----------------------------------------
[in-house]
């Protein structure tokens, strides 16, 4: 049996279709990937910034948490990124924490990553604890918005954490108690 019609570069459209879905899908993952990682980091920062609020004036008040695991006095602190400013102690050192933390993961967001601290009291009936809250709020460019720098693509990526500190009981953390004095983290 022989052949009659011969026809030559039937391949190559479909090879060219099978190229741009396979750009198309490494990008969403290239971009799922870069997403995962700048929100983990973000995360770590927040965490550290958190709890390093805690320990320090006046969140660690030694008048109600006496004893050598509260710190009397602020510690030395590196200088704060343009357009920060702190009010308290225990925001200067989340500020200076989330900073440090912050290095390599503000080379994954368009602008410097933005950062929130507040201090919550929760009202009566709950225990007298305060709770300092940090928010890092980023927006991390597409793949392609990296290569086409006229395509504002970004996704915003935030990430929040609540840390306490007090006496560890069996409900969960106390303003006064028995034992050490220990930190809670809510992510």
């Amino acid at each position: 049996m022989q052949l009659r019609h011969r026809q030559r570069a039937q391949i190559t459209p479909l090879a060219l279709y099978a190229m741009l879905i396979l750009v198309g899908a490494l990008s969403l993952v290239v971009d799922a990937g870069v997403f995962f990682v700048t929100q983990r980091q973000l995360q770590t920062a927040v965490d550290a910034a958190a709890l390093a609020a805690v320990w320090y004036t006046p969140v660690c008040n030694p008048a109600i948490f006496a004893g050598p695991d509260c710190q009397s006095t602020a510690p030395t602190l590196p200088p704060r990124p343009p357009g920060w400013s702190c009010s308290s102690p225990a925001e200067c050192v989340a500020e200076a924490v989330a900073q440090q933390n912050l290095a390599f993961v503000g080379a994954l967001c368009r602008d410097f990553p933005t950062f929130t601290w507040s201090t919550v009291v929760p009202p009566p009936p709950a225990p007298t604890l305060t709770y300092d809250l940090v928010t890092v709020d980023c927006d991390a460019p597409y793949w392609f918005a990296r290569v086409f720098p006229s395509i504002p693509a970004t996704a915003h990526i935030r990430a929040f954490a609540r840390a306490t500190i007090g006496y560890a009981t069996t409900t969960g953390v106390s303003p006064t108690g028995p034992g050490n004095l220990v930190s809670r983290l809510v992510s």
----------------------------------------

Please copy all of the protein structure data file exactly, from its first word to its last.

[in-house]
């Protein structure tokens, strides 16, 4: 049996279709990937910034948490990124924490990553604890918005954490108690 019609570069459209879905899908993952990682980091920062609020004036008040695991006095602190400013102690050192933390993961967001601290009291009936809250709020460019720098693509990526500190009981953390004095983290 022989052949009659011969026809030559039937391949190559479909090879060219099978190229741009396979750009198309490494990008969403290239971009799922870069997403995962700048929100983990973000995360770590927040965490550290958190709890390093805690320990320090006046969140660690030694008048109600006496004893050598509260710190009397602020510690030395590196200088704060343009357009920060702190009010308290225990925001200067989340500020200076989330900073440090912050290095390599503000080379994954368009602008410097933005950062929130507040201090919550929760009202009566709950225990007298305060709770300092940090928010890092980023927006991390597409793949392609990296290569086409006229395509504002970004996704915003935030990430929040609540840390306490007090006496560890069996409900969960106390303003006064028995034992050490220990930190809670809510992510």
């Amino acid at each position: 049996m022989q052949l009659r019609h011969r026809q030559r570069a039937q391949i190559t459209p479909l090879a060219l279709y099978a190229m741009l879905i396979l750009v198309g899908a490494l990008s969403l993952v290239v971009d799922a990937g870069v997403f995962f990682v700048t929100q983990r980091q973000l995360q770590t920062a927040v965490d550290a910034a958190a709890l390093a609020a805690v320990w320090y004036t006046p969140v660690c008040n030694p008048a109600i948490f006496a004893g050598p695991d509260c710190q009397s006095t602020a510690p030395t602190l590196p200088p704060r990124p343009p357009g920060w400013s702190c009010s308290s102690p225990a925001e200067c050192v989340a500020e200076a924490v989330a900073q440090q933390n912050l290095a390599f993961v503000g080379a994954l967001c368009r602008d410097f990553p933005t950062f929130t601290w507040s201090t919550v009291v929760p009202p009566p009936p709950a225990p007298t604890l305060t709770y300092d809250l940090v928010t890092v709020d980023c927006d991390a460019p597409y793949w392609f918005a990296r290569v086409f720098p006229s395509i504002p693509a970004t996704a915003h990526i935030r990430a929040f954490a609540r840390a306490t500190i007090g006496y560890a009981t069996t409900t969960g953390v106390s303003p006064t108690g028995p034992g050490n004095l220990v930190s809670r983290l809510v992510s």